Starting with cosmetics/appearance: This guitar is beautiful. Enough said!
Feel: It's roughly 8 lbs, it feels solid and the hardware is also very solid. I.e. there are no loose tuners, knobs, switches, etc. and they don't feel like they would snap easily, either. The neck feels just like a top-notch Paul Reed Smith, to which I have played a few. I'd take this guitar over a PRS any day. The only negative mark I'll add on feel is that the neck becomes very fat where it meets the body (about the 17th fret), which makes it very hard to keep your dexterity on the bassier strings, if speed is your thing, but this doesn't affect my playing style at all!
Sound: With the Variax modeling turned completely off, you run straight through the humbuckers that are shown in the photo, which sound amazing. The lead position sounds beautiful compared to many other guitars, which have entirely too much treble and not enough bass on the lead position, this guitar is balanced perfectly, in my opinion on the lead position. The rhythm position is adds a lot of low end, just the right amount, and also remains crystal clear, whereas many other guitars lose all the treble on the rhythm switch, causing a very muddy tone. I give this guitar's rhythm position 5 stars! The middle position, on the other hand, I believe sets the pickups out of phase (if you don't know what that means, look up "phase inverter" on a search engine and see what that means for humbuckers--it's usually described as a slight volume drop and a "nasal" sound--very unpopular). Now, on to the Variax modeling...
The possibilities become endless at this point! The modeling is rather spot on, although I've found that the Les Paul models (including the Juniors) have a bit too much lows. The Fenders are spot on, the Gibson ES-335 is possibly my favorite for cleans ("Semi" model with the white light on). The sitars, banjos and resonators are cool to play around with, but I have no practical use for these, so I will say that I'm pleased with them, simply for lack of experience with these instruments. I bought this guitar for the tuning flexibility mainly.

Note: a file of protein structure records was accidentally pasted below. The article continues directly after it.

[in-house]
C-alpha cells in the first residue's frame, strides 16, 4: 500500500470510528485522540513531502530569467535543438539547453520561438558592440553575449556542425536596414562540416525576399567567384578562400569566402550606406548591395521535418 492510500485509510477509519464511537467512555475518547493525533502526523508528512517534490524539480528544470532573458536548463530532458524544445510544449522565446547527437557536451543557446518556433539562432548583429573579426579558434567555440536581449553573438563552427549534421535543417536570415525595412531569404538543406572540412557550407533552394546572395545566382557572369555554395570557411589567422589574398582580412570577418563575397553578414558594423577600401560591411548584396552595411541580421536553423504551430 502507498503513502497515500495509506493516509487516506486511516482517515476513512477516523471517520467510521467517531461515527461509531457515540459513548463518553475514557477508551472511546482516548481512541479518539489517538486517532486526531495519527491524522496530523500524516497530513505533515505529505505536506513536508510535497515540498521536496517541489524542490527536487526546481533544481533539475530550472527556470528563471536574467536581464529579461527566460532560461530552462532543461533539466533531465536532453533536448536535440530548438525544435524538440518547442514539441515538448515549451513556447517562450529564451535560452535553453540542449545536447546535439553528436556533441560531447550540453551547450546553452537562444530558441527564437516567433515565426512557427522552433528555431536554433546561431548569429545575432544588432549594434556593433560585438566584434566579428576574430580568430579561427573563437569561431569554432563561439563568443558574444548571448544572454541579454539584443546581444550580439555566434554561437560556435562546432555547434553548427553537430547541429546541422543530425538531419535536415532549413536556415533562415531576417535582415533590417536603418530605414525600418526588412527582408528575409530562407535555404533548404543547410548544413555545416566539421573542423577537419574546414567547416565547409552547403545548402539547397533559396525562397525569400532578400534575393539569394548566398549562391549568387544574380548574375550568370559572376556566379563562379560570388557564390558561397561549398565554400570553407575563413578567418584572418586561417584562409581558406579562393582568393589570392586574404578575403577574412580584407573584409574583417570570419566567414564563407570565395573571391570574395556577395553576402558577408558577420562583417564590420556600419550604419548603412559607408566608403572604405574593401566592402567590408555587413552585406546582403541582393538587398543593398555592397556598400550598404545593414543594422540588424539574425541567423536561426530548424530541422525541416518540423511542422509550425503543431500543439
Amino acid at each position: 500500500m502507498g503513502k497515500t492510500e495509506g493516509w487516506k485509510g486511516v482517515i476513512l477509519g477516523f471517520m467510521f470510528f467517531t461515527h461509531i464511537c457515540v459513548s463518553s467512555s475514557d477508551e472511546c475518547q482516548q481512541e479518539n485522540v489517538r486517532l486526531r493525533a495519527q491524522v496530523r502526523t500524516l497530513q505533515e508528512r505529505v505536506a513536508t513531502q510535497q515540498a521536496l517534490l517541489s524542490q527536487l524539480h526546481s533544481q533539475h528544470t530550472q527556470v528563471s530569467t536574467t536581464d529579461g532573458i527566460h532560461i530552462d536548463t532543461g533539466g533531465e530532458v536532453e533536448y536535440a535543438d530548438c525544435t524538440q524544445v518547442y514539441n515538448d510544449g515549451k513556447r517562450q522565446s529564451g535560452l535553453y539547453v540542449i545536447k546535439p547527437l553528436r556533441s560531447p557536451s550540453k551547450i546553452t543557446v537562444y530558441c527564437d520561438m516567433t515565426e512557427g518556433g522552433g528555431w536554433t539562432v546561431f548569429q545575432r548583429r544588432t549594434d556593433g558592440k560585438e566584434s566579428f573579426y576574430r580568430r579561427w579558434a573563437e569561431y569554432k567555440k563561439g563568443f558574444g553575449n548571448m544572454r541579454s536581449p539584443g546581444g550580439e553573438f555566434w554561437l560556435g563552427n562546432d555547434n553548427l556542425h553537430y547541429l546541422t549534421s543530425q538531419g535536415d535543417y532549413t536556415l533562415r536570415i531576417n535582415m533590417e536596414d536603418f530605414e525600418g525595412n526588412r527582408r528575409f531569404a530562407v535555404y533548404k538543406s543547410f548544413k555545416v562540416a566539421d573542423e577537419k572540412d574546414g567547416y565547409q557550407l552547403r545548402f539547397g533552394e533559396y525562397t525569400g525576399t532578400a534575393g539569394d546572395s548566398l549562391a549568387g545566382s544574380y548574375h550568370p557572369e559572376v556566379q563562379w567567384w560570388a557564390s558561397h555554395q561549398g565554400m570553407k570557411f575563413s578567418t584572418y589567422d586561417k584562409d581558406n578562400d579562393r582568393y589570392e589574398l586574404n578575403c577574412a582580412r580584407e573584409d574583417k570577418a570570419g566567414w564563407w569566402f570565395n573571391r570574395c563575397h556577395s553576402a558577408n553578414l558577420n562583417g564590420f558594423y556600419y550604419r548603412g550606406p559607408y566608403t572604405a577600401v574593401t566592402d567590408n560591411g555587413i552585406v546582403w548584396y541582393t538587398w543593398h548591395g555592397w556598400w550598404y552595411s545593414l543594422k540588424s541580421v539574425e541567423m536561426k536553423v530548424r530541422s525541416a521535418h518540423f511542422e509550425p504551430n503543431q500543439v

The Variax Workbench is a very handy piece of software that allows you to absolutely 100% customize this guitar. In your custom slots (you get 10, I believe), you can pick any of the preloaded bodies (which makes a big sound difference, believe it or not), any of the preloaded pickups (my favorite are the P90s) and you can program that patch to play any tuning you want, as well. What's more is that you can move the pickups to any position you want. I.e. you can slide the virtual position of the pickups as close to or are faraway from the bridge as you want, down to the .01"!!! Like I said, 100% customizeable. But, as with anything ever made from Line 6, there is a very steep learning curve, so you will be sitting behind your computer and guitar for at least 8-12 hours before you can "kick the training wheels off."
This guitar is built with great quality! Is 100% customizable and can accurately emulate DOZENS of guitars in ANY tuning and you can switch between any of these presets in the blink of an eye! I have a song with my band where I start off the intro/verse using a 12-string acoustic in standard and then switch to a distortion for the chorus, using Les Paul model with a B-E-A-D-G-B tuning, and I'm able to go back into the verse to the 12-string, back into the chorus with the Les Paul and so on, virtually seamless!
It is expensive, but it is worth it! This guitar costs less than just ONE of the classics it models flawlessly, so I consider that a good bargain. If you play in one band and stick to the same tuning, same sound, same genre, this guitar isn't so much for you. It's for the guitarists who want multiple tunings, multiple sounds and the versatility of multiple guitars, to whom I would absolutely recommend this guitar!